Word Bank

Gandhi


Great Britain

Hindus


Muslims

Pakistan


1. In 1858, _____ took control of India and made it a colony.

2. In 1920, _____ began to lead the Indian people in passive resistance.

3. The majority of people in India were _____.

4. The minority of people in India were _____.

5. In 1947, part of India became the nation of _____.

What do you think?

Why would the caste system have kept India from becoming a true democracy?

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Lesson 4: The Struggle to Control China
Objectives

To describe the two groups that fought for control of China and the outcome of this struggle

To explain the role the United States played in China’s conflicts

European nations had colonies both in Africa and in Asia. China was not a colony. But Europe still had economic control over it. After World War II, China wanted to be independent from European nations.



What Two Groups Fought to Control China?
In Chapter 26, you read about the struggle between the Communists and the non-Communists for control of China. This struggle began in 1927. Mao Zedong led the Communist forces. Chiang Kai-shek led the Nationalists. For ten years their two armies fought each other. This civil war left China weak and divided.

What Happened When Japan Invaded China?
In 1937, Japan invaded China. Chiang Kai-shek and Mao Zedong stopped fighting each other; they united to fight the Japanese. But neither side trusted the other.

Each side fought the Japanese in a different way. The Communists used guerilla warfare against the Japanese. In this kind of warfare, bands of fighters made surprise attacks against the Japanese and their supplies. The Communists worked closely with the Chinese peasants. The Nationalists, however, did not use guerilla warfare. They stayed mostly in the cities of southwest China.



How Did the Two Groups Differ After World War II?
When World War II ended in 1945, the fighting between the Communists and the Nationalists started again. Their civil war lasted from 1946 to 1949.

Chiang Kai-shek’s Nationalists had a large army. The United States sent them billions of dollars for weapons and training. But Chiang’s government was both greedy and inefficient. His military officers argued with each other.

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Reading Strategy: Summarizing

What is the main idea of this section?

However, Mao Zedong’s Communist forces were united in their cause. Many of the Chinese people supported them. The Soviet Union—the first Communist nation—sent them weapons and supplies.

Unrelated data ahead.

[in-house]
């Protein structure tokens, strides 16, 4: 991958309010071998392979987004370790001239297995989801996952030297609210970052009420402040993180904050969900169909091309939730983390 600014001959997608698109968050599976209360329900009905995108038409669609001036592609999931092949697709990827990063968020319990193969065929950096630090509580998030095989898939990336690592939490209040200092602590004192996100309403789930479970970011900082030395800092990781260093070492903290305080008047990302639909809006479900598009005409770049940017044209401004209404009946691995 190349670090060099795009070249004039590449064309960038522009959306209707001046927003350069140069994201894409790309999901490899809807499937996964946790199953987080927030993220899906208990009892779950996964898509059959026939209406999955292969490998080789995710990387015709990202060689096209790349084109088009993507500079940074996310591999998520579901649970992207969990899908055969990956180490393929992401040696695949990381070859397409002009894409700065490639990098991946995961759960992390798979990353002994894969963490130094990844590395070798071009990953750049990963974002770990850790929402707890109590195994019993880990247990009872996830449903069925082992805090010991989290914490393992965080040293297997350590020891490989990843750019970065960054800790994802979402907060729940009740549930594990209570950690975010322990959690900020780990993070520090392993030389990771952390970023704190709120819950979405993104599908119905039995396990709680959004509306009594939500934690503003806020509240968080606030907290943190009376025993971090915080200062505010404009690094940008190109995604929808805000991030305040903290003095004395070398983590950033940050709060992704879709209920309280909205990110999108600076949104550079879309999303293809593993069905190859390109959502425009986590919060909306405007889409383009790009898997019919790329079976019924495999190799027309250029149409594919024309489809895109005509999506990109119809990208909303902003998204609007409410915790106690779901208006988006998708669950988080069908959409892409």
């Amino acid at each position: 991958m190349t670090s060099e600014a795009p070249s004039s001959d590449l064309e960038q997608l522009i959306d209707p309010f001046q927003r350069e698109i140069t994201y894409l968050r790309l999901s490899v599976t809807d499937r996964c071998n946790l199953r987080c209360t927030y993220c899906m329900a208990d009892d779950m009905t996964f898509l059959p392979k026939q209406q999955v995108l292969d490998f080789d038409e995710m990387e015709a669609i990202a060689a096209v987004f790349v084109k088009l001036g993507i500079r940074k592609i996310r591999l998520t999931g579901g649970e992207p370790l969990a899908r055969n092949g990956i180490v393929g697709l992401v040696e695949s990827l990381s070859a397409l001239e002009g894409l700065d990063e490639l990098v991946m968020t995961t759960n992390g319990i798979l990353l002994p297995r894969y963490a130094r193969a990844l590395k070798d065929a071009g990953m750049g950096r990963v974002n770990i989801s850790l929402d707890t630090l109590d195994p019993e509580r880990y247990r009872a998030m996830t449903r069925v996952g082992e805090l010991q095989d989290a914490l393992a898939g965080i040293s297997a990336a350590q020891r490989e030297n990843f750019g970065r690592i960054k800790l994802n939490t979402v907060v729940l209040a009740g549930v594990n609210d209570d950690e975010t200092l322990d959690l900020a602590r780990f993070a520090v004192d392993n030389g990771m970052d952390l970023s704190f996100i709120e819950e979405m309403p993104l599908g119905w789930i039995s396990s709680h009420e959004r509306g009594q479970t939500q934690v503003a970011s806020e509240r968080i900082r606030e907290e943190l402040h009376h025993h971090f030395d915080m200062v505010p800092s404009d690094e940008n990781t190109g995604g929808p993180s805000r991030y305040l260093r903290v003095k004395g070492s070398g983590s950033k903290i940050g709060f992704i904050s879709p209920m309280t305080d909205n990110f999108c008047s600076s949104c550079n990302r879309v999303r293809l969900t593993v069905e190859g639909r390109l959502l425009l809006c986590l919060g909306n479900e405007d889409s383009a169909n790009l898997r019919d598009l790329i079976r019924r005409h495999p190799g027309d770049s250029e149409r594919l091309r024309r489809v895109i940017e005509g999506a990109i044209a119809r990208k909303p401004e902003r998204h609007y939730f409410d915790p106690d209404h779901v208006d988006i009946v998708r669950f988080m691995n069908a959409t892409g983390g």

Which Group Won Control of China?
By 1948, the Communists had the upper hand in China. One city after another fell to them. As this happened, thousands of soldiers deserted Chiang’s army and joined Mao’s forces. By the fall of 1949, Chiang Kai-shek and his government had lost control of China.

Chiang and his followers fled the mainland of China and crossed over to the small island of Taiwan. After 22 years of struggle, the Communists set up a new government in China. They called it the People’s Republic of China.



Why Did Mao Zedong and the United States Not Trust One Another?
Mao Zedong did not trust the United States for two reasons. First, the United States had helped Chiang Kai-shek. Second, the United States had supported imperialism around the world.

The United States did not trust Mao either. The U.S. government thought that the Chinese Communists threatened freedom in Asia. The United States refused to recognize the Communist government as the legal government of China. Instead, the United States supported the Nationalist government on the island of Taiwan.

History in Your Life

Made in Asia??

Where were your shoes made? Your CD player? Many products like these come from Japan, China, or Korea. Since 1945, Asian economies have grown quickly. Postwar Japan had the fastest-growing economy in the world. Other countries like South Korea, Taiwan, Singapore, and Hong Kong also grew. China, India, and Indonesia have developed more recently.